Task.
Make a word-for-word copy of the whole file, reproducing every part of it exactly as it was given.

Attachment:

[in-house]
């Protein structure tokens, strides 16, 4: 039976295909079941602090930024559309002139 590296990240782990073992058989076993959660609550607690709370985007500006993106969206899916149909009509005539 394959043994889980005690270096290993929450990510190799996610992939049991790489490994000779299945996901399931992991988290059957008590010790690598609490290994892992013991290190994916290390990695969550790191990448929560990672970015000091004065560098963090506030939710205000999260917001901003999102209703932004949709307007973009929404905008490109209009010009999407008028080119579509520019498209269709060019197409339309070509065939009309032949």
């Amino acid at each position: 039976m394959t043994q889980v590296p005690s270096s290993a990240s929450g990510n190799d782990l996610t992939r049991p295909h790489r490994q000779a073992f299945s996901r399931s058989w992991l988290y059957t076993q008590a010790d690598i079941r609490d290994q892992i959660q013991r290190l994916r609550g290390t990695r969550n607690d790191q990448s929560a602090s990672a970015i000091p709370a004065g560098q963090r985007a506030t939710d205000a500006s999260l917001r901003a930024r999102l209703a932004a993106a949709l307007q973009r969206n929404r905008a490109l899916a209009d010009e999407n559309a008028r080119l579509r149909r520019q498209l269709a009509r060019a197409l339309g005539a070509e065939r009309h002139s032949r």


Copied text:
[in-house]
């Protein structure tokens, strides 16, 4: 039976295909079941602090930024559309002139 590296990240782990073992058989076993959660609550607690709370985007500006993106969206899916149909009509005539 394959043994889980005690270096290993929450990510190799996610992939049991790489490994000779299945996901399931992991988290059957008590010790690598609490290994892992013991290190994916290390990695969550790191990448929560990672970015000091004065560098963090506030939710205000999260917001901003999102209703932004949709307007973009929404905008490109209009010009999407008028080119579509520019498209269709060019197409339309070509065939009309032949």
């Amino acid at each position: 039976m394959t043994q889980v590296p005690s270096s290993a990240s929450g990510n190799d782990l996610t992939r049991p295909h790489r490994q000779a073992f299945s996901r399931s058989w992991l988290y059957t076993q008590a010790d690598i079941r609490d290994q892992i959660q013991r290190l994916r609550g290390t990695r969550n607690d790191q990448s929560a602090s990672a970015i000091p709370a004065g560098q963090r985007a506030t939710d205000a500006s999260l917001r901003a930024r999102l209703a932004a993106a949709l307007q973009r969206n929404r905008a490109l899916a209009d010009e999407n559309a008028r080119l579509r149909r520019q498209l269709a009509r060019a197409l339309g005539a070509e065939r009309h002139s032949r």